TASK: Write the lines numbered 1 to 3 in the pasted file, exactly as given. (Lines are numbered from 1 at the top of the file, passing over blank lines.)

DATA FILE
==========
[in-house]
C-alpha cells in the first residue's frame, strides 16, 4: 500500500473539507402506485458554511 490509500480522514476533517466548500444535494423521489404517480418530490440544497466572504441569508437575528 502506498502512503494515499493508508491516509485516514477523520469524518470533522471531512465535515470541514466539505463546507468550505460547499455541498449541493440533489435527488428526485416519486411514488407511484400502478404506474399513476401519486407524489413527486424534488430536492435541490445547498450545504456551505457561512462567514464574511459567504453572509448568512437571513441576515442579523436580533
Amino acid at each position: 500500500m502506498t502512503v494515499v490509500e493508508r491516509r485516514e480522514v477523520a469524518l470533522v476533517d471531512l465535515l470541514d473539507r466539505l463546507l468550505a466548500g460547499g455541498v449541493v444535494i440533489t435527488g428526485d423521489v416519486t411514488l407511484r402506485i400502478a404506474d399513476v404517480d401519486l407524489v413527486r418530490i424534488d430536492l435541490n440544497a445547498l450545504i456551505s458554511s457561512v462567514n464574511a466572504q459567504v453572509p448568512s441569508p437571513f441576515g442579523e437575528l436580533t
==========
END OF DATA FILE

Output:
[in-house]
C-alpha cells in the first residue's frame, strides 16, 4: 500500500473539507402506485458554511 490509500480522514476533517466548500444535494423521489404517480418530490440544497466572504441569508437575528 502506498502512503494515499493508508491516509485516514477523520469524518470533522471531512465535515470541514466539505463546507468550505460547499455541498449541493440533489435527488428526485416519486411514488407511484400502478404506474399513476401519486407524489413527486424534488430536492435541490445547498450545504456551505457561512462567514464574511459567504453572509448568512437571513441576515442579523436580533
Amino acid at each position: 500500500m502506498t502512503v494515499v490509500e493508508r491516509r485516514e480522514v477523520a469524518l470533522v476533517d471531512l465535515l470541514d473539507r466539505l463546507l468550505a466548500g460547499g455541498v449541493v444535494i440533489t435527488g428526485d423521489v416519486t411514488l407511484r402506485i400502478a404506474d399513476v404517480d401519486l407524489v413527486r418530490i424534488d430536492l435541490n440544497a445547498l450545504i456551505s458554511s457561512v462567514n464574511a466572504q459567504v453572509p448568512s441569508p437571513f441576515g442579523e437575528l436580533t